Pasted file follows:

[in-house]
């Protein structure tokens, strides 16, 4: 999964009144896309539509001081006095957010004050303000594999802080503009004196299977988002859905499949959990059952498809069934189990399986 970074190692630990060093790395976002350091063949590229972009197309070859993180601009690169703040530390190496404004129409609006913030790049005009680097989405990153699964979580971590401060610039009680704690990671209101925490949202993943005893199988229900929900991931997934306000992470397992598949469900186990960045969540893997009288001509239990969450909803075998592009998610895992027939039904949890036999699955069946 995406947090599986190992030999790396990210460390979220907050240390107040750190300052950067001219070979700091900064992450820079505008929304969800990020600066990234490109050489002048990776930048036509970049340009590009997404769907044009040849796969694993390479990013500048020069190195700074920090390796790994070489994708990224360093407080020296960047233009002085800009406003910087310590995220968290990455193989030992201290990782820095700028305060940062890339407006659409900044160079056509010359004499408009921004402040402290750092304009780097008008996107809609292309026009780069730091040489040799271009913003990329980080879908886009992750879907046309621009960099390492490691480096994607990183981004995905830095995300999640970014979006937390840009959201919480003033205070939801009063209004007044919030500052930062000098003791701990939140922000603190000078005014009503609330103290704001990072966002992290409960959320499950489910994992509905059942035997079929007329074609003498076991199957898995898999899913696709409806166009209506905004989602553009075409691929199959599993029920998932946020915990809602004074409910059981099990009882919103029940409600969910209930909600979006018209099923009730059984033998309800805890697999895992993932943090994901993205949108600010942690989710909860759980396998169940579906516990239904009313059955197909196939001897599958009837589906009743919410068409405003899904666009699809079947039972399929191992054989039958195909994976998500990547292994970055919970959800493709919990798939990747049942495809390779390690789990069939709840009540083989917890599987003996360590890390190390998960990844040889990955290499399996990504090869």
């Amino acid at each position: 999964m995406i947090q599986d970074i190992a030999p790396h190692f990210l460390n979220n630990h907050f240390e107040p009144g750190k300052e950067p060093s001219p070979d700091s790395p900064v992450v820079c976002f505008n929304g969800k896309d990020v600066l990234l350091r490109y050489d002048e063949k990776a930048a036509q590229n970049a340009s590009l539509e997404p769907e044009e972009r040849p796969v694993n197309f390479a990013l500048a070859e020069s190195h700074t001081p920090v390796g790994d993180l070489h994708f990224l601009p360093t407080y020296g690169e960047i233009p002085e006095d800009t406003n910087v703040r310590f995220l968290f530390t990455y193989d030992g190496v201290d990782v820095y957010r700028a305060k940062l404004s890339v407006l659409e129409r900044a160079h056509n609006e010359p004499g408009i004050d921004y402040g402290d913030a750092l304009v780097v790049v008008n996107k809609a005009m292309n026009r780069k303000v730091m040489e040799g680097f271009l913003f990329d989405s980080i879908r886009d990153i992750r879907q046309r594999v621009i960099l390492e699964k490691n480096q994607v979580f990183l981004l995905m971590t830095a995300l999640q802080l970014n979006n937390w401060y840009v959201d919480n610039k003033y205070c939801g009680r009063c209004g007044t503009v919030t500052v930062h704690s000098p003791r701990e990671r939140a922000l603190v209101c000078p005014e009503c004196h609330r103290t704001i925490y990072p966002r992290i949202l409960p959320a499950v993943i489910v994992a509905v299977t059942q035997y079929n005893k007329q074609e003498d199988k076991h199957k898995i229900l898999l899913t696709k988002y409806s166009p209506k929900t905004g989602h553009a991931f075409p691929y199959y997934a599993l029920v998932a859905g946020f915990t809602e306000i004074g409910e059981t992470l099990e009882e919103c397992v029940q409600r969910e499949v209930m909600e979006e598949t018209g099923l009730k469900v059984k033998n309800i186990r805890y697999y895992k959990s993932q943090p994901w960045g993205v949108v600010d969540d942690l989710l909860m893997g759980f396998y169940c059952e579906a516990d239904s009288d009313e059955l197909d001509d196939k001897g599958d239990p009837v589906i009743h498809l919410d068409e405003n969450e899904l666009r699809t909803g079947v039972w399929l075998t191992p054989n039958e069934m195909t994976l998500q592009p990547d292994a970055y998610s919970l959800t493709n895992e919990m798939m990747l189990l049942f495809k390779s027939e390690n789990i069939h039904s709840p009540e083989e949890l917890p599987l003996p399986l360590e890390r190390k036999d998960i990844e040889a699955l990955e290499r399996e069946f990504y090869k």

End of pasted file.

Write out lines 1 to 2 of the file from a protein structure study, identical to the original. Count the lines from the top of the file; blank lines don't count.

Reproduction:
[in-house]
């Protein structure tokens, strides 16, 4: 999964009144896309539509001081006095957010004050303000594999802080503009004196299977988002859905499949959990059952498809069934189990399986 970074190692630990060093790395976002350091063949590229972009197309070859993180601009690169703040530390190496404004129409609006913030790049005009680097989405990153699964979580971590401060610039009680704690990671209101925490949202993943005893199988229900929900991931997934306000992470397992598949469900186990960045969540893997009288001509239990969450909803075998592009998610895992027939039904949890036999699955069946 995406947090599986190992030999790396990210460390979220907050240390107040750190300052950067001219070979700091900064992450820079505008929304969800990020600066990234490109050489002048990776930048036509970049340009590009997404769907044009040849796969694993390479990013500048020069190195700074920090390796790994070489994708990224360093407080020296960047233009002085800009406003910087310590995220968290990455193989030992201290990782820095700028305060940062890339407006659409900044160079056509010359004499408009921004402040402290750092304009780097008008996107809609292309026009780069730091040489040799271009913003990329980080879908886009992750879907046309621009960099390492490691480096994607990183981004995905830095995300999640970014979006937390840009959201919480003033205070939801009063209004007044919030500052930062000098003791701990939140922000603190000078005014009503609330103290704001990072966002992290409960959320499950489910994992509905059942035997079929007329074609003498076991199957898995898999899913696709409806166009209506905004989602553009075409691929199959599993029920998932946020915990809602004074409910059981099990009882919103029940409600969910209930909600979006018209099923009730059984033998309800805890697999895992993932943090994901993205949108600010942690989710909860759980396998169940579906516990239904009313059955197909196939001897599958009837589906009743919410068409405003899904666009699809079947039972399929191992054989039958195909994976998500990547292994970055919970959800493709919990798939990747049942495809390779390690789990069939709840009540083989917890599987003996360590890390190390998960990844040889990955290499399996990504090869």